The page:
US20090110052A1 (en) * 2007-10-30 2009-04-30 Wasden Mitchell B Method and system for monitoring and controlling a back-up receiver in local collection facility from a remote facility using an ip network
US20090113490A1 (en) * 2007-10-30 2009-04-30 Wasden Mitchell B Method and system for monitoring and controlling a local collection facility from a remote facility through an ip network
US9037074B2 (en) 2007-10-30 2015-05-19 The Directv Group, Inc. Method and system for monitoring and controlling a local collection facility from a remote facility through an IP network
US9049037B2 (en) 2007-10-31 2015-06-02 The Directv Group, Inc. Method and system for monitoring and encoding signals in a local facility and communicating the signals between a local collection facility and a remote facility using an IP network
US20090109836A1 (en) * 2007-10-31 2009-04-30 Wasden Mitchell B Method and system for controlling redundancy of individual components of a remote facility system
US8077706B2 (en) 2007-10-31 2011-12-13 The Directv Group, Inc. Method and system for controlling redundancy of individual components of a remote facility system
US20090109883A1 (en) * 2007-10-31 2009-04-30 Wasden Mitchell B Method and system for monitoring and encoding signals in a local facility and communicating the signals between a local collection facility and a remote facility using an ip network
US9743142B2 (en) 2008-02-19 2017-08-22 Time Warner Cable Enterprises Llc Multi-stream premises apparatus and methods for use in a content delivery network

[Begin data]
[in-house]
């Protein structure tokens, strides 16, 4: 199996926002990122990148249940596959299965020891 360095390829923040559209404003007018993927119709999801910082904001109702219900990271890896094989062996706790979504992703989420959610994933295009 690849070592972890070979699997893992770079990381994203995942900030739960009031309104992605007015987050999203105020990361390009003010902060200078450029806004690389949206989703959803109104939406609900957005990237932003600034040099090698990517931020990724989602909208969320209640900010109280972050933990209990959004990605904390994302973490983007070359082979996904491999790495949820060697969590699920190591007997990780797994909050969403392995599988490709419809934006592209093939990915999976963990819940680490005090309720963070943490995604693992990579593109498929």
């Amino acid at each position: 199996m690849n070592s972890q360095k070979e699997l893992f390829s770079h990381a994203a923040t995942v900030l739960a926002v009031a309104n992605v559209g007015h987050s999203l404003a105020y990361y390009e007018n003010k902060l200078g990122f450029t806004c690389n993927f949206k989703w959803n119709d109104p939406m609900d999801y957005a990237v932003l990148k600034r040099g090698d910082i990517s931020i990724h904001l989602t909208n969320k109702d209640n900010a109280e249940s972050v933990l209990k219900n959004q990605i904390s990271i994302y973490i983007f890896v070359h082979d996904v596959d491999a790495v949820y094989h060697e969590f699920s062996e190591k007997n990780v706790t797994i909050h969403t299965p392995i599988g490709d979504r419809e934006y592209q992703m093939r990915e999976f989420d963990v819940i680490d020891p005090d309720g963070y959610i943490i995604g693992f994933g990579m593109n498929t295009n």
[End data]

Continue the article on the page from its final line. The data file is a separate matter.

WO2009105237A1 (en) * 2008-02-19 2009-08-27 Time Warner Cable Inc. Multi-stream premises apparatus and methods for use in a content-based network
US20090210912A1 (en) * 2008-02-19 2009-08-20 Chris Cholas Multi-stream premises apparatus and methods for use in a content-based network
US8358913B2 (en) 2008-02-29 2013-01-22 Microsoft Corporation Resolving recording conflicts
US20100333150A1 (en) * 2008-02-29 2010-12-30 Keith Robert Broerman Methods and apparatuses for providing load balanced signal distribution
US20090220208A1 (en) * 2008-02-29 2009-09-03 Microsoft Corporation Resolving recording conflicts
US9015781B2 (en) 2008-02-29 2015-04-21 Thomson Licensing Methods and apparatuses for providing load balanced signal distribution
US9762973B2 (en) * 2008-11-04 2017-09-12 The Directv Group, Inc. Method and system for operating a receiving circuit module to encode a channel signal into multiple encoding formats
US20100115561A1 (en) * 2008-11-04 2010-05-06 The Directv Group, Inc. Method and system for operating a receiving circuit for multiple types of input channel signals
US20100202761A1 (en) * 2009-02-06 2010-08-12 International Business Machines Corporation Group control and messaging for digital video playback sessions
US9245583B2 (en) 2009-02-06 2016-01-26 International Business Machines Corporation Group control and messaging for digital video playback sessions
US9088757B2 (en) 2009-03-25 2015-07-21 Eloy Technology, Llc Method and system for socially ranking programs
US9288540B2 (en) 2009-03-25 2016-03-15 Eloy Technology, Llc System and method for aggregating devices for intuitive browsing
US9083932B2 (en) 2009-03-25 2015-07-14 Eloy Technology, Llc Method and system for providing information from a program guide
US20120117598A1 (en) * 2009-03-25 2012-05-10 Eloy Technology, Llc Merged program guide
US9015757B2 (en) * 2009-03-25 2015-04-21 Eloy Technology, Llc Merged program guide
WO2010141170A3 (en) * 2009-06-04 2014-03-20 Verizon Patent And Licensing Inc. Media content delivery systems and methods
US8843977B2 (en) 2009-06-04 2014-09-23 Verizon Patent And Licensing Inc. Media content delivery systems and methods
FR2947133A1 (en) * 2009-06-18 2010-12-24 Sagem Comm Control Method for a decoder and decoder using such a process opens.
WO2010146165A1 (en) * 2009-06-18 2010-12-23 Sagem Broadband Sas Method for controlling a decoder and decoder for implementing said method
US9258528B2 (en) 2009-06-18 2016-02-09 Sagemcom Broadband Sas Method for controlling a decoder and decoder for implementing said method
US9172899B2 (en) * 2009-07-22 2015-10-27 Lg Electronics Inc. Method and apparatus for determining that received broadcasting signals from different input ports are the same content